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InterviewsErma Godbey


Great Projects: The Building of America

EG: Oh, absolutely. You bet I had my children with me. I had four, Torn and Jim and Laura and then Ila was the baby. She was 5 months old.

EG: Oh, yes. We had to stay together. I had been up in Silverton alone while my husband was tryin' to get work, you know.

EG: Oh, my mother, yes, but her husband, he had a job as city marshal. So that they had work back in Silverton.

EG: Oh, sure. Well, that's the best way to be is all together. My husband would see that we got some food, if he had to steal it.

EG: No. No. There was a lot of people that had been camped there for pretty near a year that had come earlier when the mines and everything had closed back East. Now my husband's uncle and aunt and a cousin, they had come up to Silverton to try to get work when the mines had closed in Oklahoma a whole year before, but they couldn't get work in Silverton either, because they weren't hiring, and so they had been down there camped for, oh, 6 months maybe waiting for this job to start.

EG: Hoping to get a job. And everybody didn't get a job even after they were livin' there. Just as many as they needed, but -- but there was everybody there. There were college professors. There were lawyers and everybody and -- and they didn't know a damned thing about mining.

EG: Everybody was tryin' to work in the tunnels. And he was so anxious that he just jumped off the boat and went into the tunnel too quick and there was a delayed blast in the tunnel and it went off just as he put his shovel in. And it hit the shovel and the handle of the shovel disemboweled him. Well then, all she could do was try to get his remains back home or bury him in Las Vegas and go back home herself. So then we bought her little tent. So then we had a tent. And then I got two dynamite boxes . . . everybody used 'em for chairs or they would take 'em apart -- they were dovetailed -- and make a floor or anything with 'em. So I got a-hold of two dynamite boxes and I put 'em in this little tent and somehow or other, I had brought my ironin' board along. Couldn't iron a t'all, but I brought the ironin' board along and I put it across these two [dynamite boxes]. And then I had a bench in the tent that about 5 people could sit on, on the ironin' board, see?

EG: Well, we had to go to the river to bathe. And you'd hang onto your kids by their hand and you wash up underneath their clothes and everything -- nobody showed themselves. We would stand in the edge of the river and wash. And I almost lost Ila one day. I was hangin' onto her by her leg. I yelled for her dad and he grabbed her, because she was slippin' outta my hand and I was washin' the other kids.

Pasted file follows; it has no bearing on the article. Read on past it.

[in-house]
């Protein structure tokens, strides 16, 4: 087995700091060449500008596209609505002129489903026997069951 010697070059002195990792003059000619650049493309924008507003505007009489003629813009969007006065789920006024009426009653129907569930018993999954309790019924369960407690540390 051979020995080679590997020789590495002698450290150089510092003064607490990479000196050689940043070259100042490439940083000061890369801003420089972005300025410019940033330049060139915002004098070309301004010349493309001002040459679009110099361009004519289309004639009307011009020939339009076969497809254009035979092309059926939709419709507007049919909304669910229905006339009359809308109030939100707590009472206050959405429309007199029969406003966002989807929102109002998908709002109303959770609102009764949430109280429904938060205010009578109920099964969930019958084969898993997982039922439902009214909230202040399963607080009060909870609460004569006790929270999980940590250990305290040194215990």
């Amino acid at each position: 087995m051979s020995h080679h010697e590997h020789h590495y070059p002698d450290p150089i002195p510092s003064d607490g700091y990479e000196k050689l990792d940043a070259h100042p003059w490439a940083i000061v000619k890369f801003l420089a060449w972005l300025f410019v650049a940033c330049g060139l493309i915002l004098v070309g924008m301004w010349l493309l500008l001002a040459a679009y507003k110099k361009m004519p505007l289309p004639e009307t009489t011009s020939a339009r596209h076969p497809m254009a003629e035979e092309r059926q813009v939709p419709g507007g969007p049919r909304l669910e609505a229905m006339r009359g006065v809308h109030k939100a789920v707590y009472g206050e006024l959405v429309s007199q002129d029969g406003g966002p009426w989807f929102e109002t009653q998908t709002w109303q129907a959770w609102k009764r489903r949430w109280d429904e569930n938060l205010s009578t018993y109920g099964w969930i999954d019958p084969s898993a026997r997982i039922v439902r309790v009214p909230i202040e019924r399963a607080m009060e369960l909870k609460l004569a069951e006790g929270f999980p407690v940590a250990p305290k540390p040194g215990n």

EG: Why did I leave? I'll tell you why I left Ragtown, was on account of there were three women died right around me. On the 26th day of July, three women died right around me and they -- they took -- well, there were four that died. The first three, they got them takin' the bodies into the Las Vegas to the mortuary, or wherever, and this other woman was just three tents from me. And she had a big dog and she was sick -- they were from New York -- and her husband was on the afternoon shift in the tunnels and she was so hot, she had sent the dog with a note on his collar to Mr. Williams, who was the head of Williamsville [Ragtown]. He was the ranger. And to ask him if he would come and take her to the river so she could get cooled off. Well, anyway, when the dog found Mr. Williams and he went and he found her dead. And she was layin' cross the bed. Well, then he told some of us women that were close by and we went over and we lifted her up and put her in the bed, laid her down, and he, the ranger, went down to the tunnels to get her husband out of the tunnels to come home. And so when the husband came home, he jumped straddle of her and he starts to give her artificial respiration. Well, she had probably been dead an hour by then. So, of course, that didn't do very much good. And then he just turned real quick to some of us, we three women that were there, and he said, "Anybody want to buy a fur coat?" And we thought, "Oh, my God, in this heat?" And none of us had any money anyhow. He said, "You want to go to Alaska?" And we thought, "The man's gone crazy." But I'll tell you what, later on I figured what he was tryin' to do was sell her fur coat that they had brought with 'em from New York so's that he could bury her. I went back to my tent and I told my husband, I said, "We've gotta get out of here. I can't stay here any longer. I've got to get somewhere where I can get a doctor if we need one." And so we went to Cowboy Bill's camp in Las Vegas.

EG: Well, I was worried about my children 'cause we couldn't get a doctor or anything closer than Las Vegas, you see. And I didn't want us to die like this woman did, like these women did. And so we went into Cowboy Bill's camp in Las Vegas.

EG: Simms Ely? Yes, I remember him very well. [Simms was appointed Mayor of Boulder City by the U.S. Bureau of Reclamation.]

EG: I tell ya', anybody that crossed him, why, they got a floater out of town. There might be one woman maybe was letting her washing machine water run out and it would run into another woman's yard and that other woman would fuss to Simms Ely about the water runnin' into her yard. And he might tell the people whose water ran into the other one's yard that they had to move. And he'd kick 'em out of town. He ruled with an iron fist. Anybody didn't cross Simms Ely.

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